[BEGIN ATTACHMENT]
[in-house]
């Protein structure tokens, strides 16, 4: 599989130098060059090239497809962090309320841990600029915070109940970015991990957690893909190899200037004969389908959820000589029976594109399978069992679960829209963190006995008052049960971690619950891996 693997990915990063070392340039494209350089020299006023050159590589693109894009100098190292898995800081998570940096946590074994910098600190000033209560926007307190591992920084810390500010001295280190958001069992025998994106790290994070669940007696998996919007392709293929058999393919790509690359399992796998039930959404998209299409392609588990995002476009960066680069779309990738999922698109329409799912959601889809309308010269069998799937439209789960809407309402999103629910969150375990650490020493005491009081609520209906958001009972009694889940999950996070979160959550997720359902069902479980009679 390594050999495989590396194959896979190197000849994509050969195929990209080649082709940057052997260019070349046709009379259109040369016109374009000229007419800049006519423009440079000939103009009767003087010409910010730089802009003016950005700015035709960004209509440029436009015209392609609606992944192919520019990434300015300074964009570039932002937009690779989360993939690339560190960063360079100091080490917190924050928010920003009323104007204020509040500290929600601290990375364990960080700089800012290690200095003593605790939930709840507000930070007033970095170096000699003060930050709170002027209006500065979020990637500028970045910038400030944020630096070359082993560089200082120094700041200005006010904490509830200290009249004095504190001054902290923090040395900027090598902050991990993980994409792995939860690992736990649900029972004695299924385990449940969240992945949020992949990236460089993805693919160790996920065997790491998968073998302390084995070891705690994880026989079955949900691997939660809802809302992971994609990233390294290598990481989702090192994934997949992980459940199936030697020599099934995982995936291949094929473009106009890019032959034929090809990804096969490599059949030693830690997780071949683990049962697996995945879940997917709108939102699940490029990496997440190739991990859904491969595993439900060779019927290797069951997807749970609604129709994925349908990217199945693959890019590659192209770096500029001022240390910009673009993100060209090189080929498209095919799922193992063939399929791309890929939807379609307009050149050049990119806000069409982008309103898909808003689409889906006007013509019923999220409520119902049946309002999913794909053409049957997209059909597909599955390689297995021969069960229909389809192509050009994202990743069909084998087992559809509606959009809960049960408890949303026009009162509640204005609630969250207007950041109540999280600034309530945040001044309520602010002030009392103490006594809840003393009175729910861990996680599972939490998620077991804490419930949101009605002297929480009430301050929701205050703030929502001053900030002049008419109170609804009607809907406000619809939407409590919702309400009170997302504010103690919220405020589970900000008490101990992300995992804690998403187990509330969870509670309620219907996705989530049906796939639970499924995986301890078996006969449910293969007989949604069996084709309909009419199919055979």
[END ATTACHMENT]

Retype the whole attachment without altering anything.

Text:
[in-house]
């Protein structure tokens, strides 16, 4: 599989130098060059090239497809962090309320841990600029915070109940970015991990957690893909190899200037004969389908959820000589029976594109399978069992679960829209963190006995008052049960971690619950891996 693997990915990063070392340039494209350089020299006023050159590589693109894009100098190292898995800081998570940096946590074994910098600190000033209560926007307190591992920084810390500010001295280190958001069992025998994106790290994070669940007696998996919007392709293929058999393919790509690359399992796998039930959404998209299409392609588990995002476009960066680069779309990738999922698109329409799912959601889809309308010269069998799937439209789960809407309402999103629910969150375990650490020493005491009081609520209906958001009972009694889940999950996070979160959550997720359902069902479980009679 390594050999495989590396194959896979190197000849994509050969195929990209080649082709940057052997260019070349046709009379259109040369016109374009000229007419800049006519423009440079000939103009009767003087010409910010730089802009003016950005700015035709960004209509440029436009015209392609609606992944192919520019990434300015300074964009570039932002937009690779989360993939690339560190960063360079100091080490917190924050928010920003009323104007204020509040500290929600601290990375364990960080700089800012290690200095003593605790939930709840507000930070007033970095170096000699003060930050709170002027209006500065979020990637500028970045910038400030944020630096070359082993560089200082120094700041200005006010904490509830200290009249004095504190001054902290923090040395900027090598902050991990993980994409792995939860690992736990649900029972004695299924385990449940969240992945949020992949990236460089993805693919160790996920065997790491998968073998302390084995070891705690994880026989079955949900691997939660809802809302992971994609990233390294290598990481989702090192994934997949992980459940199936030697020599099934995982995936291949094929473009106009890019032959034929090809990804096969490599059949030693830690997780071949683990049962697996995945879940997917709108939102699940490029990496997440190739991990859904491969595993439900060779019927290797069951997807749970609604129709994925349908990217199945693959890019590659192209770096500029001022240390910009673009993100060209090189080929498209095919799922193992063939399929791309890929939807379609307009050149050049990119806000069409982008309103898909808003689409889906006007013509019923999220409520119902049946309002999913794909053409049957997209059909597909599955390689297995021969069960229909389809192509050009994202990743069909084998087992559809509606959009809960049960408890949303026009009162509640204005609630969250207007950041109540999280600034309530945040001044309520602010002030009392103490006594809840003393009175729910861990996680599972939490998620077991804490419930949101009605002297929480009430301050929701205050703030929502001053900030002049008419109170609804009607809907406000619809939407409590919702309400009170997302504010103690919220405020589970900000008490101990992300995992804690998403187990509330969870509670309620219907996705989530049906796939639970499924995986301890078996006969449910293969007989949604069996084709309909009419199919055979």